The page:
The Memorial to the Murdered Jews of Europe is a large area consisting of 2,711 concrete concrete blocks dedicated to the Jewish victims of the Holocaust. It is a powerful memorial in Berlin that was completed in 2004, designed by architect Peter Eisenman.
The true scale of the memorial can be seen from above, although this would have to be from a nearby building as drones aren’t allowed.
The memorial invites you to take a walk between the blocks. No two blocks are the same, varying in size and reminding us that each and every victim was different. Someone with unique characteristics and personality.
The concrete blocks are all grey in colour, and no happy emotions can be gathered from the site.
As you walk, you find yourself getting smaller and smaller as the blocks become more and more intimidating. You almost become lost as the light starts to fade and sound of traffic slowly fades.
According to our guide, the slightly off balance blocks and differing heights of the columns is intentional to give the onlooker a sense of unease and/or dizziness, an unsettling feeling that is still in no way comparable to the experiences of the victims.
This memorial is a must in Berlin, it isn’t often that I will recommend something that would intentionally be unsettling, however a trip to Berlin wouldn’t be complete without a visit.
A short walk takes us to the Brandenburg Gate, built in the late 1700’s and remains one of Germany’s most popular landmarks.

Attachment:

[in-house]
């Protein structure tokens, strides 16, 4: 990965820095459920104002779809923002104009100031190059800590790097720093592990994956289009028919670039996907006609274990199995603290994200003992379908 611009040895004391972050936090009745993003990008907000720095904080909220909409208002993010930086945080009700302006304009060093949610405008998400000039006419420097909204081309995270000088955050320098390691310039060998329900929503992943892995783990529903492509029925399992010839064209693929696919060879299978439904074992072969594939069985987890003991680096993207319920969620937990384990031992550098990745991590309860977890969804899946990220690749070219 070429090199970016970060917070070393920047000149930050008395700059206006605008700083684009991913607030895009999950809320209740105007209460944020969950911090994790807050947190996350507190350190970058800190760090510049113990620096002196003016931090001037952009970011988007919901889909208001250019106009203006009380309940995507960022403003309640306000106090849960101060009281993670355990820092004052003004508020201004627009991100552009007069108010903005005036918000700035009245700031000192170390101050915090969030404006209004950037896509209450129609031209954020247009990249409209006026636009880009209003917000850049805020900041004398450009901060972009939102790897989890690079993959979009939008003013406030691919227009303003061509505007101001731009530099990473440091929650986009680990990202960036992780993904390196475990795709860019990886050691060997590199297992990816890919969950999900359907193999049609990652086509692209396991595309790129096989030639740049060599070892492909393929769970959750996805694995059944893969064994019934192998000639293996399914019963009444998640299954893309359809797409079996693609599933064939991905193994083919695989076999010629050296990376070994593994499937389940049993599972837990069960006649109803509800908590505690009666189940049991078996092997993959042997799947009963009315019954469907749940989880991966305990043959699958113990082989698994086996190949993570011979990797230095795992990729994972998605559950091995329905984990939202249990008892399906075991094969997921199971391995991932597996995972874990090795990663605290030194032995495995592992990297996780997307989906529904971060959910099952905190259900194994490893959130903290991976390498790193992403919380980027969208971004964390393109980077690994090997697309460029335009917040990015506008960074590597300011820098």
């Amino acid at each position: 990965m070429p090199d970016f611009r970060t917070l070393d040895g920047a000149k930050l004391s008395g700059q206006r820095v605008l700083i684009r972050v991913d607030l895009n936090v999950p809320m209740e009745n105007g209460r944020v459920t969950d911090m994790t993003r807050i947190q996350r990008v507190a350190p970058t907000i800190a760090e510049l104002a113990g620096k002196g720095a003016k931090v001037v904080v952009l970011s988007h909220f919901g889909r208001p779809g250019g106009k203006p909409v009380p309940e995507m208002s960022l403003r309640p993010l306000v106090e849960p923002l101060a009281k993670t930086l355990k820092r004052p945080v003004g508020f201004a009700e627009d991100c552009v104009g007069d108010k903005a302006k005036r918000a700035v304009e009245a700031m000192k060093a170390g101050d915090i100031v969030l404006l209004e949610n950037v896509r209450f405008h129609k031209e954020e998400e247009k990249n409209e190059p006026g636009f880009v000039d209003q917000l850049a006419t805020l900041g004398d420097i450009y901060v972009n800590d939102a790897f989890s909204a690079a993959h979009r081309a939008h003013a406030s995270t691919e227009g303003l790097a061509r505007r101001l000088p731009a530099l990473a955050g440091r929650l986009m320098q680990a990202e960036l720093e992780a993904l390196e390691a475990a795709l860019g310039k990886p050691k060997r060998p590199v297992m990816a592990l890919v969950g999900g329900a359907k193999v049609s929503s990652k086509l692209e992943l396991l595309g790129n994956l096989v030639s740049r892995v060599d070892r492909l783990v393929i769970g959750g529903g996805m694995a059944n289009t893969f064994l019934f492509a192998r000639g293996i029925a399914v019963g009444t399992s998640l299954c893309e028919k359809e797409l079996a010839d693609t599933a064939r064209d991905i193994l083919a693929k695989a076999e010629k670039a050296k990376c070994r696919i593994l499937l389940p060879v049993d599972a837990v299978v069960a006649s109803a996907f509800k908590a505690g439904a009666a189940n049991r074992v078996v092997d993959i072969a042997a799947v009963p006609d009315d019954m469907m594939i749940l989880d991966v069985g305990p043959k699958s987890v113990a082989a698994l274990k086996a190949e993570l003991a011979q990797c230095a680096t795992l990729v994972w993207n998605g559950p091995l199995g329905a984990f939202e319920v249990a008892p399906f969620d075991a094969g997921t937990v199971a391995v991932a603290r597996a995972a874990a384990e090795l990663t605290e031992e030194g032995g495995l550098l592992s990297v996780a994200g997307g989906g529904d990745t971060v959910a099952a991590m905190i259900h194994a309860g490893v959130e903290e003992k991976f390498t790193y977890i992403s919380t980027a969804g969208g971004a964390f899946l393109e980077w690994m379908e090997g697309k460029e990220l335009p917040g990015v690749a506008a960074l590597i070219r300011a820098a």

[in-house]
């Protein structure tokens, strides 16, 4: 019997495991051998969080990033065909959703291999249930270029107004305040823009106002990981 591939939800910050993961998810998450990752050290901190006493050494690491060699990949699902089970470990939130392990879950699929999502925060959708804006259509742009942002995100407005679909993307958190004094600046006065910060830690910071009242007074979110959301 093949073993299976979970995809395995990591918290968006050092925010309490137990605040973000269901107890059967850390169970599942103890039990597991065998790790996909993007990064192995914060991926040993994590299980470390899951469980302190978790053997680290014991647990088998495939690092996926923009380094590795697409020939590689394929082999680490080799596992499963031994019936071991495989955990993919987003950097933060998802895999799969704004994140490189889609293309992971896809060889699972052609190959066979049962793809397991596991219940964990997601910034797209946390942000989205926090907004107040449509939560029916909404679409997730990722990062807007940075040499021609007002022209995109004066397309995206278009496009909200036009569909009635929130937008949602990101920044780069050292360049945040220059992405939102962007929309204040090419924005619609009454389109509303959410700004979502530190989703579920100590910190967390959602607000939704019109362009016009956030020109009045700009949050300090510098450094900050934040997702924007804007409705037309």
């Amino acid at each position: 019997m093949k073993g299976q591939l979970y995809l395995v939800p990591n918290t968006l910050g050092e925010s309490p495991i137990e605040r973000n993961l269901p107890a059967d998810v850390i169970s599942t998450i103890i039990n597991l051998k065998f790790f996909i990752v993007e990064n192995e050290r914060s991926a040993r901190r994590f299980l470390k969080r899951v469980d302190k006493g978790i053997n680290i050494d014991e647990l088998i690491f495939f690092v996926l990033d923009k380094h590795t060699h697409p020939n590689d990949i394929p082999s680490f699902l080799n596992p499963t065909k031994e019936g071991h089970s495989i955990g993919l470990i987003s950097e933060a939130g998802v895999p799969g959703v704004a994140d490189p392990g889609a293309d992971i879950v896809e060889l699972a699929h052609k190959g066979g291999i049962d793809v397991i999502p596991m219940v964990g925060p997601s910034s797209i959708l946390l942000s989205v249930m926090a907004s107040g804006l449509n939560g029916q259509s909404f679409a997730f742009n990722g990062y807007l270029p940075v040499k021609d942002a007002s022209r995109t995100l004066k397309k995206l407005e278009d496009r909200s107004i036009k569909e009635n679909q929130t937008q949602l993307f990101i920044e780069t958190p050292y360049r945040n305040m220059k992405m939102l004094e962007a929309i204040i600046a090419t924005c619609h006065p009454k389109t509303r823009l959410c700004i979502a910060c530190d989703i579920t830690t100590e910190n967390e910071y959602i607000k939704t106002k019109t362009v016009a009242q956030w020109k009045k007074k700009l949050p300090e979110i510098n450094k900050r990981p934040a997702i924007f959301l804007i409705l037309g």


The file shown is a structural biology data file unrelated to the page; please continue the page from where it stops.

In 1806, the Quadriga at the top of the monument (the lady and horse-drawn cart seen in more detail below) was stolen by Napoleons soldiers. The Quadriga returned to Berlin after Napoleon was defeated. After the defeat the square was renamed Pariser Platz or ‘Paris Square’. The goddess of victory behind the four horses seems to be looking directly at the French Embassy located in the square.
Who recognises the hotel above? Hotel Adlon is a luxury hotel in the square. It is also known for being the hotel that Michael Jackson was seen dangling his baby out of the window, one of the windows under the ‘Hotel Adlon’ sign that is seen on the right hand side of the building from the angle above.
And from the gate the large EU and German flags of the Reichstag Building can be seen. The Reichstag is home to the Bundestag, the German Parliament. The building is well known due the arson attack it suffered in 1933, not long after Hitler was sworn in as Chancellor of Germany. It became the home of the German Parliament again after a full restoration in 1999.
The glass dome is actually open to visitors, and bookings are to be made in advance. Our guide told us that the glass dome also represents the parliaments desire for transparency with the German people.
Again, I would love if a German speaker was able to help me out here. I am not sure what this protest was about (I assume it is a protest) but I made my way over to check it out.
Update: Thank you to Antidote for finding this article on the initiative- ‘Against profits without conscience helps only a legal framework‘.
It is a glorious building, and again full of history. The day was perfect for an educational walk around the city, and soon I will post about Checkpoint Charlie and the Berlin Wall.
Thank you for reading Part 2, Part 3 coming soon!
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